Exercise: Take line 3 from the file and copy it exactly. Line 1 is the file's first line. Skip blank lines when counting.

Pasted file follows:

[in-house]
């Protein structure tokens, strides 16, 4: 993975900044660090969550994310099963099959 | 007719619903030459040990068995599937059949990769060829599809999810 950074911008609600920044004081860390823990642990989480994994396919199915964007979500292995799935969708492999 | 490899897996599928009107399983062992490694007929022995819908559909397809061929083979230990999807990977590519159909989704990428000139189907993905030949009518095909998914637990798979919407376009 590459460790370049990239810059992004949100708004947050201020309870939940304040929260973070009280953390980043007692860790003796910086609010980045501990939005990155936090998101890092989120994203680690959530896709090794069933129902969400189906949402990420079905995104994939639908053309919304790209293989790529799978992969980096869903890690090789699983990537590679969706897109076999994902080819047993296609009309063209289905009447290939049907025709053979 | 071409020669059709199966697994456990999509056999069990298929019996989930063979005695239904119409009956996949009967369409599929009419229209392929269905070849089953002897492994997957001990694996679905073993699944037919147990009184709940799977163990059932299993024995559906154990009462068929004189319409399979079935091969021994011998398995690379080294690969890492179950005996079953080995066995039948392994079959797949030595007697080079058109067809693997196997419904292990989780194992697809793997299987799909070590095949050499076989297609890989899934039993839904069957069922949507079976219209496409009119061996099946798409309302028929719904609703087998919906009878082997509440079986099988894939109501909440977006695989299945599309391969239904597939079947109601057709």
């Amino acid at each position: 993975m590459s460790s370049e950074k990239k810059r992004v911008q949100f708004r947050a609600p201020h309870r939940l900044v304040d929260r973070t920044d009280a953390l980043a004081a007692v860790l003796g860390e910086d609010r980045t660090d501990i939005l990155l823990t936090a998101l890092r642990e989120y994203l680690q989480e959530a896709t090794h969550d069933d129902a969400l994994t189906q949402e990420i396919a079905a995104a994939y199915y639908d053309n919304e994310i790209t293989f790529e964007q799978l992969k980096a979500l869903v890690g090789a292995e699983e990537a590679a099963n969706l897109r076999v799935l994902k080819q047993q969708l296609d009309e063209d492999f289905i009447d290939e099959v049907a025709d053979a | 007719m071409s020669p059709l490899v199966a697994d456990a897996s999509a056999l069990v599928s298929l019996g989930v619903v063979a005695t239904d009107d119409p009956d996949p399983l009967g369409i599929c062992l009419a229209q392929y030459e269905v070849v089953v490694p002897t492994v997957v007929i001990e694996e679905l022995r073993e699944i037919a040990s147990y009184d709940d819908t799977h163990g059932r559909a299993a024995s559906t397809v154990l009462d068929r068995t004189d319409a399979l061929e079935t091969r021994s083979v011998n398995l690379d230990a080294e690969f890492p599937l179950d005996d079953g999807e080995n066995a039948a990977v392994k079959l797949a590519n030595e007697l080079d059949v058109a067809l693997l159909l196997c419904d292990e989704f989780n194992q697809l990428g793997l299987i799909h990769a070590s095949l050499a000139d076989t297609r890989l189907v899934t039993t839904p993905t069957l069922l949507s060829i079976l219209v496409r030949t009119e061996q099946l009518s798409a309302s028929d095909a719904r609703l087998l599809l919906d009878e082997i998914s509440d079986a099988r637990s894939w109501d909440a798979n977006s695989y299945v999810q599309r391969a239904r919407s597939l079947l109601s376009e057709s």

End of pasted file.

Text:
């Amino acid at each position: 993975m590459s460790s370049e950074k990239k810059r992004v911008q949100f708004r947050a609600p201020h309870r939940l900044v304040d929260r973070t920044d009280a953390l980043a004081a007692v860790l003796g860390e910086d609010r980045t660090d501990i939005l990155l823990t936090a998101l890092r642990e989120y994203l680690q989480e959530a896709t090794h969550d069933d129902a969400l994994t189906q949402e990420i396919a079905a995104a994939y199915y639908d053309n919304e994310i790209t293989f790529e964007q799978l992969k980096a979500l869903v890690g090789a292995e699983e990537a590679a099963n969706l897109r076999v799935l994902k080819q047993q969708l296609d009309e063209d492999f289905i009447d290939e099959v049907a025709d053979a | 007719m071409s020669p059709l490899v199966a697994d456990a897996s999509a056999l069990v599928s298929l019996g989930v619903v063979a005695t239904d009107d119409p009956d996949p399983l009967g369409i599929c062992l009419a229209q392929y030459e269905v070849v089953v490694p002897t492994v997957v007929i001990e694996e679905l022995r073993e699944i037919a040990s147990y009184d709940d819908t799977h163990g059932r559909a299993a024995s559906t397809v154990l009462d068929r068995t004189d319409a399979l061929e079935t091969r021994s083979v011998n398995l690379d230990a080294e690969f890492p599937l179950d005996d079953g999807e080995n066995a039948a990977v392994k079959l797949a590519n030595e007697l080079d059949v058109a067809l693997l159909l196997c419904d292990e989704f989780n194992q697809l990428g793997l299987i799909h990769a070590s095949l050499a000139d076989t297609r890989l189907v899934t039993t839904p993905t069957l069922l949507s060829i079976l219209v496409r030949t009119e061996q099946l009518s798409a309302s028929d095909a719904r609703l087998l599809l919906d009878e082997i998914s509440d079986a099988r637990s894939w109501d909440a798979n977006s695989y299945v999810q599309r391969a239904r919407s597939l079947l109601s376009e057709s």